DP11421 A Unified Approach to Estimating Demand and Welfare
|Author(s):||Stephen J. Redding, David E. Weinstein|
|Publication Date:||July 2016|
|Keyword(s):||consumer valuation bias, elasticity of substitution, new goods, price index, welfare|
|JEL(s):||D11, D12, E01, E31|
|Programme Areas:||International Trade and Regional Economics|
|Link to this Page:||cepr.org/active/publications/discussion_papers/dp.php?dpno=11421|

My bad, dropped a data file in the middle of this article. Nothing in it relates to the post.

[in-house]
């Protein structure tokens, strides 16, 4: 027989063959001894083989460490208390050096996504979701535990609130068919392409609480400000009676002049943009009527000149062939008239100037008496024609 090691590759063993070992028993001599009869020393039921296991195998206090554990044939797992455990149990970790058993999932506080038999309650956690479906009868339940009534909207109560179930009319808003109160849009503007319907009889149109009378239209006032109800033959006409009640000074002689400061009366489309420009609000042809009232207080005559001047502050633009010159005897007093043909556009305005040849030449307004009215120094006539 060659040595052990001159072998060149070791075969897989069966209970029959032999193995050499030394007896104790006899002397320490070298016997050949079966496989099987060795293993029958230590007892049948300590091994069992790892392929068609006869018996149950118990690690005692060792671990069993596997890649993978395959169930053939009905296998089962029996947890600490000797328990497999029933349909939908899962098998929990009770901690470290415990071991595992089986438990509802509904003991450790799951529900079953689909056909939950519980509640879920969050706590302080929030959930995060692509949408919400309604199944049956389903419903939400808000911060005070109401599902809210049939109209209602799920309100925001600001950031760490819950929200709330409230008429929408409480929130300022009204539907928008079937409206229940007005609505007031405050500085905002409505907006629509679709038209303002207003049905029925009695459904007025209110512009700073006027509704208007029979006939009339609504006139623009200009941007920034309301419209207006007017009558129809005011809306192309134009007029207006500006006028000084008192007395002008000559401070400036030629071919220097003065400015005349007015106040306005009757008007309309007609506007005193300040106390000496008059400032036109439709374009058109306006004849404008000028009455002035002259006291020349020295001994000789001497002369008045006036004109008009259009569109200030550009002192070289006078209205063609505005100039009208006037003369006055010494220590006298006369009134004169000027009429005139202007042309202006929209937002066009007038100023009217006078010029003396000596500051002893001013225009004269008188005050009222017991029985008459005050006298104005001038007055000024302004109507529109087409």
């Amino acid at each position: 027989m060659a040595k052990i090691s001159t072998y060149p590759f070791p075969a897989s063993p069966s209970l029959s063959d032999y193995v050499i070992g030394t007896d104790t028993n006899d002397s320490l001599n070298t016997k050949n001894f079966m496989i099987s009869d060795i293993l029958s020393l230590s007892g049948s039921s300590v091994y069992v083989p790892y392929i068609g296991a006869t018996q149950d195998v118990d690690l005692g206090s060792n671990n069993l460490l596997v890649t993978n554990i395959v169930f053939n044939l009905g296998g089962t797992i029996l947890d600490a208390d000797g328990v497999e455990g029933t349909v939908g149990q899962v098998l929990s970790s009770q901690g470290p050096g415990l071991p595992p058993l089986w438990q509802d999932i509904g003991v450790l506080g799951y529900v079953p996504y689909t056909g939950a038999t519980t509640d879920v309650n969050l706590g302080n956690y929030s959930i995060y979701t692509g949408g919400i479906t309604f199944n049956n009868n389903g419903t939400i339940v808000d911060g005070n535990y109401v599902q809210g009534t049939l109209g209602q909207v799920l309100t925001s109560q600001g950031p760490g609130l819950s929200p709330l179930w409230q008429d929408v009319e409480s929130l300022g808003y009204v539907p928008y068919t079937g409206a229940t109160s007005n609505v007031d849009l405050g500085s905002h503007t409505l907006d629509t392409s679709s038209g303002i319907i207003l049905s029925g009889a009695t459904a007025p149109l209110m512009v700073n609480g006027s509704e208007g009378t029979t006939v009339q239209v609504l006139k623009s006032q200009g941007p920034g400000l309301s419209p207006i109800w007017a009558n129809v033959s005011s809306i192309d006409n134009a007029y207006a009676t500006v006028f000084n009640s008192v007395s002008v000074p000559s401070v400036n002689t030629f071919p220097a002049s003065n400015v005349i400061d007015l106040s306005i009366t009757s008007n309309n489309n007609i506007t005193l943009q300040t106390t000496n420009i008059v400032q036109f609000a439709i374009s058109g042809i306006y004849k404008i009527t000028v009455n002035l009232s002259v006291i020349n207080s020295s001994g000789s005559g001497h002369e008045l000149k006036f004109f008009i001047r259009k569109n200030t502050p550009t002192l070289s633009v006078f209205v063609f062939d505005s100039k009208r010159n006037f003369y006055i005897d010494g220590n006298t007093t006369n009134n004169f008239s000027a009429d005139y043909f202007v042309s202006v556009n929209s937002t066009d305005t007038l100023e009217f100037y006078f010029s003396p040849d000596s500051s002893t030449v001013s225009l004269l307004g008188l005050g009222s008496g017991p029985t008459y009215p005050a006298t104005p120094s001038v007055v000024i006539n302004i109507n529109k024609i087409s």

The measurement of price changes, economic welfare, and demand parameters is currently based on three disjoint approaches: macroeconomic models derived from time-invariant utility functions, microeconomic estimation based on time-varying utility (demand) systems, and actual price and real output data constructed using formulas that differ from either approach. The inconsistencies are so deep that the same assumptions that form the foundation of demand-system estimation can be used to prove that standard price indexes are incorrect, and the assumptions underlying standard exact and superlative price indexes invalidate demand-system estimation. In other words, we show that extant micro and macro welfare estimates are biased and inconsistent with each other as well as the data. We develop a unified approach to demand and price measurement that exactly rationalizes observed micro data on prices and expenditure shares while permitting exact aggregation and meaningful macro comparisons of welfare over time. We show that all standard price indexes are special cases of our approach for particular values of the elasticity of substitution, constant preferences for each good, and a constant set of goods. In contrast to these standard index numbers, our approach allows us to compute changes in the cost of living that take into account both changes in the preferences for individual goods and the entry and exit of goods over time. Using barcode data for the U.S. consumer goods industry, we show that allowing for the entry and exit of products, changing preferences for individual goods, and a value for the elasticity of substitution estimated from the data yields substantially different conclusions for changes in the cost of living from standard index numbers.